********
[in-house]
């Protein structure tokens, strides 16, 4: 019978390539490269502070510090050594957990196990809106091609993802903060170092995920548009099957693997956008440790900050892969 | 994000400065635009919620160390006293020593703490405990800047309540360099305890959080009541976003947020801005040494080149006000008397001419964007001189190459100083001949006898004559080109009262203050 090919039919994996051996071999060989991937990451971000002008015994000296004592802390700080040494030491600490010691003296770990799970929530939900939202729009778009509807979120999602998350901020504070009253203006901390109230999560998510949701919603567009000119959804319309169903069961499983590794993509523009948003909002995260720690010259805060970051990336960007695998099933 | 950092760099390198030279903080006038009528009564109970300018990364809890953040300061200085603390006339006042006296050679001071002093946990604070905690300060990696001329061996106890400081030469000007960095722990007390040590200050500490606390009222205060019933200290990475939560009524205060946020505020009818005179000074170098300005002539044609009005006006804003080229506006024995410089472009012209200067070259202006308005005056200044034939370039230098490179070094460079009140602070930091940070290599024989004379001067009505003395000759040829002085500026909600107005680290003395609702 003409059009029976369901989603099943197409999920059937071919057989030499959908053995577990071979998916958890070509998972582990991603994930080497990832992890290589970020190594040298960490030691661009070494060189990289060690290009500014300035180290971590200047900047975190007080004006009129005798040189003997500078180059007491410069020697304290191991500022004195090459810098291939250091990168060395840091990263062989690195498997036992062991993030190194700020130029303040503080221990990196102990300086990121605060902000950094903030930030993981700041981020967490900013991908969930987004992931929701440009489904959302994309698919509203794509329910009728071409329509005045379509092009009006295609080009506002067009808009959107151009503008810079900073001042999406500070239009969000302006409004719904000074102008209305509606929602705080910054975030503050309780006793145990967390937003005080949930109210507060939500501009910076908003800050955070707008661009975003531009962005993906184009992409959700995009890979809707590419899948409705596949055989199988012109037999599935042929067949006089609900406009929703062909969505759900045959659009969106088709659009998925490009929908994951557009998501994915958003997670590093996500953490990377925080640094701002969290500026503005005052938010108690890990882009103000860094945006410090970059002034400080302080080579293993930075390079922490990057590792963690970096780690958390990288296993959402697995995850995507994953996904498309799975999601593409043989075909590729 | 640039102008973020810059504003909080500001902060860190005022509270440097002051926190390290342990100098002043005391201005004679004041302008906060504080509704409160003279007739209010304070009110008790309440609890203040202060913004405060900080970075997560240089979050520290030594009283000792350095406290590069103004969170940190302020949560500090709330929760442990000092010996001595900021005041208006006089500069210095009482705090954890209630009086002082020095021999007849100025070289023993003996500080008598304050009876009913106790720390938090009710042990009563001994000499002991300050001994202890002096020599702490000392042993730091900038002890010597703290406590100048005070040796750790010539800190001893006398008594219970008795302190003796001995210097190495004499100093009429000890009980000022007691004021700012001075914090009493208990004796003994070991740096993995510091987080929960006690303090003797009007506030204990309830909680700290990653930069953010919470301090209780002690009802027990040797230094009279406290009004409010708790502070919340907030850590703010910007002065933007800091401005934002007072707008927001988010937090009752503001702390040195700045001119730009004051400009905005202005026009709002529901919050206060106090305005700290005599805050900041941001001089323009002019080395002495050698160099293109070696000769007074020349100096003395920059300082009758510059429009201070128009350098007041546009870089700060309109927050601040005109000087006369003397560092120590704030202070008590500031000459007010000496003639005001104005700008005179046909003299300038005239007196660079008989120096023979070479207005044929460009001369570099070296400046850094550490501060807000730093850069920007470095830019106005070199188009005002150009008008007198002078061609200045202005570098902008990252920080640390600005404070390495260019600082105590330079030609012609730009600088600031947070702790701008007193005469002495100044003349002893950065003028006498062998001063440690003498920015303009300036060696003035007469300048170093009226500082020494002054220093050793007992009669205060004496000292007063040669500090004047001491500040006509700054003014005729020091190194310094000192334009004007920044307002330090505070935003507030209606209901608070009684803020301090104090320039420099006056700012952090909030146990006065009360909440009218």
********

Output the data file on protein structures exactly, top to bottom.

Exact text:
[in-house]
């Protein structure tokens, strides 16, 4: 019978390539490269502070510090050594957990196990809106091609993802903060170092995920548009099957693997956008440790900050892969 | 994000400065635009919620160390006293020593703490405990800047309540360099305890959080009541976003947020801005040494080149006000008397001419964007001189190459100083001949006898004559080109009262203050 090919039919994996051996071999060989991937990451971000002008015994000296004592802390700080040494030491600490010691003296770990799970929530939900939202729009778009509807979120999602998350901020504070009253203006901390109230999560998510949701919603567009000119959804319309169903069961499983590794993509523009948003909002995260720690010259805060970051990336960007695998099933 | 950092760099390198030279903080006038009528009564109970300018990364809890953040300061200085603390006339006042006296050679001071002093946990604070905690300060990696001329061996106890400081030469000007960095722990007390040590200050500490606390009222205060019933200290990475939560009524205060946020505020009818005179000074170098300005002539044609009005006006804003080229506006024995410089472009012209200067070259202006308005005056200044034939370039230098490179070094460079009140602070930091940070290599024989004379001067009505003395000759040829002085500026909600107005680290003395609702 003409059009029976369901989603099943197409999920059937071919057989030499959908053995577990071979998916958890070509998972582990991603994930080497990832992890290589970020190594040298960490030691661009070494060189990289060690290009500014300035180290971590200047900047975190007080004006009129005798040189003997500078180059007491410069020697304290191991500022004195090459810098291939250091990168060395840091990263062989690195498997036992062991993030190194700020130029303040503080221990990196102990300086990121605060902000950094903030930030993981700041981020967490900013991908969930987004992931929701440009489904959302994309698919509203794509329910009728071409329509005045379509092009009006295609080009506002067009808009959107151009503008810079900073001042999406500070239009969000302006409004719904000074102008209305509606929602705080910054975030503050309780006793145990967390937003005080949930109210507060939500501009910076908003800050955070707008661009975003531009962005993906184009992409959700995009890979809707590419899948409705596949055989199988012109037999599935042929067949006089609900406009929703062909969505759900045959659009969106088709659009998925490009929908994951557009998501994915958003997670590093996500953490990377925080640094701002969290500026503005005052938010108690890990882009103000860094945006410090970059002034400080302080080579293993930075390079922490990057590792963690970096780690958390990288296993959402697995995850995507994953996904498309799975999601593409043989075909590729 | 640039102008973020810059504003909080500001902060860190005022509270440097002051926190390290342990100098002043005391201005004679004041302008906060504080509704409160003279007739209010304070009110008790309440609890203040202060913004405060900080970075997560240089979050520290030594009283000792350095406290590069103004969170940190302020949560500090709330929760442990000092010996001595900021005041208006006089500069210095009482705090954890209630009086002082020095021999007849100025070289023993003996500080008598304050009876009913106790720390938090009710042990009563001994000499002991300050001994202890002096020599702490000392042993730091900038002890010597703290406590100048005070040796750790010539800190001893006398008594219970008795302190003796001995210097190495004499100093009429000890009980000022007691004021700012001075914090009493208990004796003994070991740096993995510091987080929960006690303090003797009007506030204990309830909680700290990653930069953010919470301090209780002690009802027990040797230094009279406290009004409010708790502070919340907030850590703010910007002065933007800091401005934002007072707008927001988010937090009752503001702390040195700045001119730009004051400009905005202005026009709002529901919050206060106090305005700290005599805050900041941001001089323009002019080395002495050698160099293109070696000769007074020349100096003395920059300082009758510059429009201070128009350098007041546009870089700060309109927050601040005109000087006369003397560092120590704030202070008590500031000459007010000496003639005001104005700008005179046909003299300038005239007196660079008989120096023979070479207005044929460009001369570099070296400046850094550490501060807000730093850069920007470095830019106005070199188009005002150009008008007198002078061609200045202005570098902008990252920080640390600005404070390495260019600082105590330079030609012609730009600088600031947070702790701008007193005469002495100044003349002893950065003028006498062998001063440690003498920015303009300036060696003035007469300048170093009226500082020494002054220093050793007992009669205060004496000292007063040669500090004047001491500040006509700054003014005729020091190194310094000192334009004007920044307002330090505070935003507030209606209901608070009684803020301090104090320039420099006056700012952090909030146990006065009360909440009218």